I was struck about the sheer volume of strong feelings expressed on Facebook yesterday. Many of them were blanket positive, but there were many that were negative too ~ either they had a horrible mom or they can’t have children or some other combination. Pain and anger are perfectly legitimate responses to mothers.
I don’t know how people can have a straight positive or negative response, though. Life is not like that. No person is perfect and fulfills our every need. Likewise, no person is all bad. I believe there is a continuum, and some mothers are mostly good and some are mostly bad, but our response ~ because it is such an intimate relationship ~ is inevitably mixed. It changes over time too. You may have been in conflict with you mother as a teenager and then realized so much once you have children of your own.
We live in a cynical age. We do not embrace platitudes easily. We are happy to shoulder the negative and glory in it, but believing in something pure and good is seen as naïve at best. We wear our hairshirts proudly for all to see and we boast about it.
I would like to make a case for motherhood as nurturing. Not a personal thing ~ not your mother or my mother. Rather, a platonic ideal, a daily practice, a way of life. I would like make the case that nurturing is a powerful force for good in this world. The maternal side in mothers and women who are not mothers and in little girls and in fathers and men who are not fathers and in little boys and in transgendered people and in single people and in people of every stripe. I would like to hold up as an icon that part of everyone that puts the needs of others ahead of itself, that sees within the person the baby that each person was and cares deeply for them, the creator of meals and safety, the one who will face down the tiger or the bureaucracy or the abuser for the sake of another. All those traits we associate with the ideal mother, the ideal nurturer ~ those are the things I would like to celebrate, that I think the world needs more of.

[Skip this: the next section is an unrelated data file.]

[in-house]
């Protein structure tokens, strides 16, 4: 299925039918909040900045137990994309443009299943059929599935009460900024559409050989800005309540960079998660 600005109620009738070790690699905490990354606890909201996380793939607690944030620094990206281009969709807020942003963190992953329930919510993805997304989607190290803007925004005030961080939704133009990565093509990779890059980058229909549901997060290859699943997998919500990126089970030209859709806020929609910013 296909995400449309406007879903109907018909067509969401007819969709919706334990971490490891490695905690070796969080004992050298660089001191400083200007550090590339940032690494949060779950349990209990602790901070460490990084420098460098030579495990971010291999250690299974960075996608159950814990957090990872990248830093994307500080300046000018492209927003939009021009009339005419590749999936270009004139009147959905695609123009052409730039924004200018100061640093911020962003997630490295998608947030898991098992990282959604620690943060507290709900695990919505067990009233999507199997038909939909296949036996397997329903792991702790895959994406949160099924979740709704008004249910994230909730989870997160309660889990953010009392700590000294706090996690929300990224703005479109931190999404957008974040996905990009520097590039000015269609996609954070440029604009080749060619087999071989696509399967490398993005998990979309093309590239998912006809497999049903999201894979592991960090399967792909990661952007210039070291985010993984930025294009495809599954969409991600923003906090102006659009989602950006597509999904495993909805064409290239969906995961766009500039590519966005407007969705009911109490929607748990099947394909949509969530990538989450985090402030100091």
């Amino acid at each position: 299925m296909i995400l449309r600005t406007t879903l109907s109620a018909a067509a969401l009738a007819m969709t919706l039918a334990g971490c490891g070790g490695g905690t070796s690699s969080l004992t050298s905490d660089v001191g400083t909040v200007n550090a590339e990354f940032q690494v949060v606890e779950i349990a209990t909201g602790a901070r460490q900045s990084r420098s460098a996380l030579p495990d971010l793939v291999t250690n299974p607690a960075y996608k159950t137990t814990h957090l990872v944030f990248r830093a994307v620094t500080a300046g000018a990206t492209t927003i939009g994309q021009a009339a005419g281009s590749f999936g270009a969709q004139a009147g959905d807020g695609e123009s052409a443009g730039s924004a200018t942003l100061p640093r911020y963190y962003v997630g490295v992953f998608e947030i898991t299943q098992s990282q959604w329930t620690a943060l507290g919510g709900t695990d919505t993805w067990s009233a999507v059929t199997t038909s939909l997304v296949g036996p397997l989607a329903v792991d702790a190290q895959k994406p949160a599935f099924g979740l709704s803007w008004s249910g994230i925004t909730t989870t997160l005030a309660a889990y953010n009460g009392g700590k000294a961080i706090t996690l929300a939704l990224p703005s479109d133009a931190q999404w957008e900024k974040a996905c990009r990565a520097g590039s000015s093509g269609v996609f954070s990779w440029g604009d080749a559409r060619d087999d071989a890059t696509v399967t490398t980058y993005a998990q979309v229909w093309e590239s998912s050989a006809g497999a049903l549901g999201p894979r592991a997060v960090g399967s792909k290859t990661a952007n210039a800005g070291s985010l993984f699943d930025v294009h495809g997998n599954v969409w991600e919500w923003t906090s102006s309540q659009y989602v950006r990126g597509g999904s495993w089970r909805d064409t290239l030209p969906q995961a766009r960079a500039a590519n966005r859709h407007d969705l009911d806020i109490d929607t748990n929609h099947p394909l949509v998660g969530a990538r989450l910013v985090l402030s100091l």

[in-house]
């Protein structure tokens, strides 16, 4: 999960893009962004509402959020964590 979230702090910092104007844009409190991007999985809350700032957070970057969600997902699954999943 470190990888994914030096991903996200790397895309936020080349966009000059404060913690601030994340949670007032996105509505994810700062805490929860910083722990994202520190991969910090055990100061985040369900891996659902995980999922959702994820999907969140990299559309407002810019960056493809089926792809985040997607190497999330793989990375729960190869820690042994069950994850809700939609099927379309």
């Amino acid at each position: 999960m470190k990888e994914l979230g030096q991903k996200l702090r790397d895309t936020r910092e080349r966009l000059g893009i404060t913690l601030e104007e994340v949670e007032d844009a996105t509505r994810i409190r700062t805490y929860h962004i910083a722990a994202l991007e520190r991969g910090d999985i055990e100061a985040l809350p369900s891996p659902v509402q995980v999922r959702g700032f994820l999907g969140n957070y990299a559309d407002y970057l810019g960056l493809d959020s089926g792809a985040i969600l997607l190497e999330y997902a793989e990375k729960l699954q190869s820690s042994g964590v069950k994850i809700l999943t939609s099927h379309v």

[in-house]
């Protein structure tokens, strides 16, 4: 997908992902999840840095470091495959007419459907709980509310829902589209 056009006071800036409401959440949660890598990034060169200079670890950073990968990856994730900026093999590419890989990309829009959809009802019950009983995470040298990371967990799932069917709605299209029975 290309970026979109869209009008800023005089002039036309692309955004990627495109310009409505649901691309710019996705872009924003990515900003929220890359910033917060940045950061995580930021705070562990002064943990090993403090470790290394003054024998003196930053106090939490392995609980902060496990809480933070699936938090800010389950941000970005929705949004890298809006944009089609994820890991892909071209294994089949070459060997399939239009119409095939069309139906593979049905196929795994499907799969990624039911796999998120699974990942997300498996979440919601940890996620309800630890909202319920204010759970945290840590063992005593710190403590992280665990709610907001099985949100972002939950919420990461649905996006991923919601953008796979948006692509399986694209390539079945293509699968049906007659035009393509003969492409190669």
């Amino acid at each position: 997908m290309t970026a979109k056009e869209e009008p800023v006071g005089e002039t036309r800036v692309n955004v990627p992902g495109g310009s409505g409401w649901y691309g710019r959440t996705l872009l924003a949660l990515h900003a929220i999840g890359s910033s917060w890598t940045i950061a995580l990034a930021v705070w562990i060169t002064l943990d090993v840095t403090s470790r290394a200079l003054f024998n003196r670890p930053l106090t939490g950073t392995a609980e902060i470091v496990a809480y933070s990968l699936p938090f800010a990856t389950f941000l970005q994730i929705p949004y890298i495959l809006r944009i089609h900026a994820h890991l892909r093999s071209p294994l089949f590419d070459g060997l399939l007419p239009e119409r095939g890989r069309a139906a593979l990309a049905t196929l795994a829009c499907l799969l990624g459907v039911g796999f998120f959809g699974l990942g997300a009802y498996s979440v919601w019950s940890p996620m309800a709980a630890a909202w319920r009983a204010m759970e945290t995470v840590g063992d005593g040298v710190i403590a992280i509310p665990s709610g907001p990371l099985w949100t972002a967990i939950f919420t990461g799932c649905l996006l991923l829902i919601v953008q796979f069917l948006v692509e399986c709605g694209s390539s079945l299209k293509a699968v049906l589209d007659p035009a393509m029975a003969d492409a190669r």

Like David Foster Wallace said, the clichés are true. That’s the reason they are clichés. But that doesn’t mean they should be ignored. They are clichés because they are no longer fresh and they don’t surprise you into feeling the emotion that they used to. If you really thought about them, if you really let yourself feel for the other person, to put yourself in their shoes, how could you feel anything else but profound empathy, do anything else but nurture.
I’m as guilty as the next person of pulling the chitinous armor around me and shutting it all out. But I need to be braver. You need to be braver. We all need to make this world by love, not war.
Happy Mothers’ Day.